The federal government in New Delhi has come under fire from opposition parties and rights groups after issuing a controversial order on December 20 granting itself sweeping surveillance powers.
The order, issued by the ruling Bharatiya Janata Party’s Ministry of Home Affairs, has stirred a political hornet’s nest in India while many rights activists ask whether India is turning into a “surveillance state.”
Ten of the country’s intelligence agencies have been granted power to intercept and monitor data, both in motion or stored in computers, and even seize devices.
The agencies have the powers of “interception, monitoring and decryption of any information generated, transmitted, received or stored in any computer,” according to the order issued by India’s Home Secretary, Rajiv Gauba.
In a strongly-worded tweet, the head of Congress Rahul Gandhi called Indian Prime Minister Narendra Modi an “insecure dictator.”
Converting India into a police state isn’t going to solve your problems, Modi Ji.
It’s only going to prove to over 1 billion Indians, what an insecure dictator you really are. https://t.co/KJhvQqwIV7
— Rahul Gandhi (@RahulGandhi) December 21, 2018
After Gandhi’s tweet, the political heat picked up pace over the federal government’s order on snooping of personal computers, laptops, tablets, and mobile devices of Indian citizens.
The government of India also plans to get access to encrypted data on the popular messaging app, Whatsapp.
According to the order issued under Section 69(1) of the Information Technology Act of 2000, the service provider, subscriber or person in charge of a computer device is bound to cooperate and extend all technical assistance to the intelligence, spy and security agencies.
Anyone who refuses to cooperate will have to face the law. Non-compliance can lead to imprisonment which may extend to seven years.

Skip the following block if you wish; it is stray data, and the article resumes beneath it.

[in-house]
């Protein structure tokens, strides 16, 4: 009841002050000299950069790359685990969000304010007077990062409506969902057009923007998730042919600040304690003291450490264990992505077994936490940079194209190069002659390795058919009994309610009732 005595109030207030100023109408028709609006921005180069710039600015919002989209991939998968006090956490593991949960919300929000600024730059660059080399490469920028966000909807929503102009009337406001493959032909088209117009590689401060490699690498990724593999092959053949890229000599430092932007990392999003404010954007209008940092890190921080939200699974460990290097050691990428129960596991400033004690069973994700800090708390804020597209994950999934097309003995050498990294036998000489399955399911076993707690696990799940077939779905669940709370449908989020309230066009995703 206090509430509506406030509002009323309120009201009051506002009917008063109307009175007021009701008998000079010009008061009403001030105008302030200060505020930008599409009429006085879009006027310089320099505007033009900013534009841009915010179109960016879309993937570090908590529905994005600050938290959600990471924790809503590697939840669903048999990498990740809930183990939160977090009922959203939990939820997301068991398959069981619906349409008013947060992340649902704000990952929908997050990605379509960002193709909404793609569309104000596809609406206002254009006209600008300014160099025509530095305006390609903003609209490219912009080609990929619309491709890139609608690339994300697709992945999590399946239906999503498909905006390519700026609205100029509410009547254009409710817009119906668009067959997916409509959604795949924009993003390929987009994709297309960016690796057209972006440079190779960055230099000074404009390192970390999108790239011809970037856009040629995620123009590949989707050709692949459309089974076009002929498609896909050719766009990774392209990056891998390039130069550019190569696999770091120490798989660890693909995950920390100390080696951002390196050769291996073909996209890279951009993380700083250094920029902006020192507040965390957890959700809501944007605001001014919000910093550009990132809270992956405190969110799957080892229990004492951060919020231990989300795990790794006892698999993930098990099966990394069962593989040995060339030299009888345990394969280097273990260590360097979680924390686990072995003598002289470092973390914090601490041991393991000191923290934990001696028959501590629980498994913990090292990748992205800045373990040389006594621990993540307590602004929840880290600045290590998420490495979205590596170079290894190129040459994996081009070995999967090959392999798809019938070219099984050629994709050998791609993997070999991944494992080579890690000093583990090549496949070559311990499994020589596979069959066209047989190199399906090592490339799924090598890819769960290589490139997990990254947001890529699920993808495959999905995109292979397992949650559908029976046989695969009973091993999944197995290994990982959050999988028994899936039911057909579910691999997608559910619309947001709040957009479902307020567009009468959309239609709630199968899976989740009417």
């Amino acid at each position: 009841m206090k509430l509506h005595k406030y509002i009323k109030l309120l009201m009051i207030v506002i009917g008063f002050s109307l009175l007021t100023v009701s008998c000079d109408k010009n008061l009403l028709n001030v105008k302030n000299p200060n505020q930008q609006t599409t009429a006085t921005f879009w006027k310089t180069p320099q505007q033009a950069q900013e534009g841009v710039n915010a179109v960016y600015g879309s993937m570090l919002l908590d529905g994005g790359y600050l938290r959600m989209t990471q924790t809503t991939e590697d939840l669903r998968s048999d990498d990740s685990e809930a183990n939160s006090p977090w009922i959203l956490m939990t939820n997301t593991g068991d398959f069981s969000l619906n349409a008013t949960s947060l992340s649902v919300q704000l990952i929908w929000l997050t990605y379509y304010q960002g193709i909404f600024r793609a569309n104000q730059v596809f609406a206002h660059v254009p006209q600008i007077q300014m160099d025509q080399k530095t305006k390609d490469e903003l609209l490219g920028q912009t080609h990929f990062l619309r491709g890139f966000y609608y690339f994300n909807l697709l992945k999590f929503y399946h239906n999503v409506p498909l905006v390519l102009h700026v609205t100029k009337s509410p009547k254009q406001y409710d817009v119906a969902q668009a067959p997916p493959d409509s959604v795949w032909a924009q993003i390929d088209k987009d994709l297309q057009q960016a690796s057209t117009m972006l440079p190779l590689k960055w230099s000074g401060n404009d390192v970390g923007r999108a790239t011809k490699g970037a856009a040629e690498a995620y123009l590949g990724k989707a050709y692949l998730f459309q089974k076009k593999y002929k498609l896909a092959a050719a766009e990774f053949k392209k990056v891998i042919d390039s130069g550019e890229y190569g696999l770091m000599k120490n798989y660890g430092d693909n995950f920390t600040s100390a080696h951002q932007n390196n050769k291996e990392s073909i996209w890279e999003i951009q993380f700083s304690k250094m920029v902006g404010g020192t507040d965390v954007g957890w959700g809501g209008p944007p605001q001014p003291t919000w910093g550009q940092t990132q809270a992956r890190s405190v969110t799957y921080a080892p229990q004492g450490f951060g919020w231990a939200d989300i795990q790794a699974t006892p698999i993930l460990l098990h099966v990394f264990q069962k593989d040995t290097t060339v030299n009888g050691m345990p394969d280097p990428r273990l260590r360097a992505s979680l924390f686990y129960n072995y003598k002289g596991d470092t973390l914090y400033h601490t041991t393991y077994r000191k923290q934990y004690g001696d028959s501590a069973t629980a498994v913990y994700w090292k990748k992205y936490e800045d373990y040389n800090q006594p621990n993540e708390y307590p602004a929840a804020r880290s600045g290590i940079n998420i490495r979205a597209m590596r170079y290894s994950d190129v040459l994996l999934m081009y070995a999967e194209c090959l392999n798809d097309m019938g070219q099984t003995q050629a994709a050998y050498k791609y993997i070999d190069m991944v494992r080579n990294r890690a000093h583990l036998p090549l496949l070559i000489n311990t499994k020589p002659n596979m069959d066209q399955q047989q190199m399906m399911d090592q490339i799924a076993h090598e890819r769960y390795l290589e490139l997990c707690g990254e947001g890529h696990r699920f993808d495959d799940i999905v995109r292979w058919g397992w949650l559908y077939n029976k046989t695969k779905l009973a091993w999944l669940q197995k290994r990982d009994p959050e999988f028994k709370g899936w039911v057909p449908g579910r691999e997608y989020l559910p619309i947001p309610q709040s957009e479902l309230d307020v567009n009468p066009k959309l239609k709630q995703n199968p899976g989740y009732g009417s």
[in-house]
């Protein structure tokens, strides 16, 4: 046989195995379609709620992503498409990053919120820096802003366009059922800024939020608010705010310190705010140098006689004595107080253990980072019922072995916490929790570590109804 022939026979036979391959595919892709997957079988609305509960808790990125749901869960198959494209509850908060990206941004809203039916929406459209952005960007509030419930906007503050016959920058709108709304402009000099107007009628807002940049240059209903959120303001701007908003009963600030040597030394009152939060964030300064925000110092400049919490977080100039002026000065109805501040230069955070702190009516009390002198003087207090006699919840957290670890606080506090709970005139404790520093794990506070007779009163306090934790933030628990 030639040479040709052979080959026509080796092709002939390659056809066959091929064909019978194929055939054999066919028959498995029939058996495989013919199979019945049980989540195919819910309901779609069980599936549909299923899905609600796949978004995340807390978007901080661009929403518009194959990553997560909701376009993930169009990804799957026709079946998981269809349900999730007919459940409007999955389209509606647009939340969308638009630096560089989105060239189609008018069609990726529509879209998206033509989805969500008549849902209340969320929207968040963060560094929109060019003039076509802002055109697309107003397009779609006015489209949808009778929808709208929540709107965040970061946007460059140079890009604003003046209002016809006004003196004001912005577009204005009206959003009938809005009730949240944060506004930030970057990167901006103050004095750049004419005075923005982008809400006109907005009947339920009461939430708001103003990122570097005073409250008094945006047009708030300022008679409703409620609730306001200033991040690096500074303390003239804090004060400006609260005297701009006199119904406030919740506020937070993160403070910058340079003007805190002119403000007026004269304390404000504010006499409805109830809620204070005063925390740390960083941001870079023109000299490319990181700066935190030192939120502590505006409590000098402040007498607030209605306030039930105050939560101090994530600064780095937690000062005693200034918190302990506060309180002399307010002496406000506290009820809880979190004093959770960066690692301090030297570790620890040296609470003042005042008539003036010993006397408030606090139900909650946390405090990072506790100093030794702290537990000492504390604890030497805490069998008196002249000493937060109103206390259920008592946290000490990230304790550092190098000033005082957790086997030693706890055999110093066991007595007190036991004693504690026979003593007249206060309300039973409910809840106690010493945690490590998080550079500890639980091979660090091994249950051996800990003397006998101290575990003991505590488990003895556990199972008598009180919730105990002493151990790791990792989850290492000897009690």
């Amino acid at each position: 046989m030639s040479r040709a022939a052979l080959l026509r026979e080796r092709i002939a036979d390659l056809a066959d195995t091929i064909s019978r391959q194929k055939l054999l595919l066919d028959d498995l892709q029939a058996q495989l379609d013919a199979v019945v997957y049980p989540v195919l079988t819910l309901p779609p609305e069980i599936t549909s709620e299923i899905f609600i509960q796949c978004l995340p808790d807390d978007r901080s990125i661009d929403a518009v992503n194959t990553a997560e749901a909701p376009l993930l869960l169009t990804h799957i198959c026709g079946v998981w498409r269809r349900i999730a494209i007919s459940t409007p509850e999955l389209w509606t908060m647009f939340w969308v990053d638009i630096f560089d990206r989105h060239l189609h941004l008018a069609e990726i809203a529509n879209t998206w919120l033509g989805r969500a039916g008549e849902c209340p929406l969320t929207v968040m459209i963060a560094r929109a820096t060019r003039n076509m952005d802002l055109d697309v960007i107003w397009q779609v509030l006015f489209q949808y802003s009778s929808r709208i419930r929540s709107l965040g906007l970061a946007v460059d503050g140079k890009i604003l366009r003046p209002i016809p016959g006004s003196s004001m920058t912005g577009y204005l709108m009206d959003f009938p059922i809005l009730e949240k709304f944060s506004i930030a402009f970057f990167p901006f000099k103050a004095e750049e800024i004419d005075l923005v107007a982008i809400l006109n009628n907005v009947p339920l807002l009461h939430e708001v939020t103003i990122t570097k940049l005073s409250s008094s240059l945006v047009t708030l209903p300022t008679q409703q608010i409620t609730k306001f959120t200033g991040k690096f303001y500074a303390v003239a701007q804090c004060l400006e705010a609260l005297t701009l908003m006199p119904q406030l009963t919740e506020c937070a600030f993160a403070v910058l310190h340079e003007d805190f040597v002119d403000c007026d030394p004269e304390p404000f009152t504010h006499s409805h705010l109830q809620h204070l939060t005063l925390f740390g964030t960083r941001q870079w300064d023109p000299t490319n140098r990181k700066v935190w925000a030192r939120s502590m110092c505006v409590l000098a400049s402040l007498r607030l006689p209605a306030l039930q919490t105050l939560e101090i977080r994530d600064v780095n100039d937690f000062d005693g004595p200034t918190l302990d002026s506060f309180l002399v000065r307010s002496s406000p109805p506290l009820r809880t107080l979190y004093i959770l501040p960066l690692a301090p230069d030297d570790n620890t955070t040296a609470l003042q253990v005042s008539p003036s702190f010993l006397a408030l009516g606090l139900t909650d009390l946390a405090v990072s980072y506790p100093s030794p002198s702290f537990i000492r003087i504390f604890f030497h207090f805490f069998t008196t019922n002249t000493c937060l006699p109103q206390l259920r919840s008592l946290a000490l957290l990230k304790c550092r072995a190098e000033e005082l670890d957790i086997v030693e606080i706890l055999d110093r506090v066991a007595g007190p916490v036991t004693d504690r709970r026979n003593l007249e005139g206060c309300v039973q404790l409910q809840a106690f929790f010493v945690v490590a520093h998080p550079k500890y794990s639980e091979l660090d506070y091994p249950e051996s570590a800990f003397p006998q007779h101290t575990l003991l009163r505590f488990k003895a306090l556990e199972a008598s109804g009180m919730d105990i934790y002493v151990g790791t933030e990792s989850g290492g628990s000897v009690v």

The latest MHA order gives that power to the Intelligence Bureau, Narcotics Control Bureau, Enforcement Directorate, Central Board of Direct Taxes, Directorate of Revenue Intelligence, Central Bureau of Investigation, National Investigation Agency, Cabinet Secretariat, Directorate of Signal Intelligence (in Jammu and Kashmir, North-East and Assam only) and the Delhi Police Commissioner.
‘Orwell is Around the Corner’
India’s top spy and security agencies including the RA&W, CBI, IB and NIA are authorized to monitor not just calls or emails, but any data found on a computer, with the permission of India’s home secretary.
P Chidambaram, a senior Congressional leader and India’s former minister for home and finance drew comparisons to George Orwell’s famous dystopian novel, “1984.”
“If anybody is going to monitor the computer, including your computer, that is the Orwellian state. George Orwell is around the corner. It is condemnable.”
Speaking exclusively to The Globe Post, Salman Soz, another Congress leader, economist and his party’s spokesperson, said that “The Modi government has a record of elevating the state above the citizenry.”
“Be it this recent order seeking to obliterate citizens’ privacy rights or the draconian demonetization that damaged economic rights and interests of Indians, Modi’s politics is about the government’s commanding heights, with him on top,” Soz argued.
“As with other strongmen, there is an element of paranoia that makes everyone a suspect unless proven otherwise. Recent election defeats … for Modi’s political party will add fuel to this fire as we get closer to the 2019 parliamentary elections.”
Predictably, many prominent human rights defenders are angry over the new order. They are describing the order as an attack on individual privacy and a brazen attempt to stifle dissent and free speech.
Khurram Parvez, chairperson at Asian Federation Against Involuntary Disappearances and a well-known rights activist, told The Globe Post that “sooner or later these tactics, which infringe upon the right to privacy and dignity of people used by Indian state in Kashmir, will be implemented against all the voices of dissent even within India.”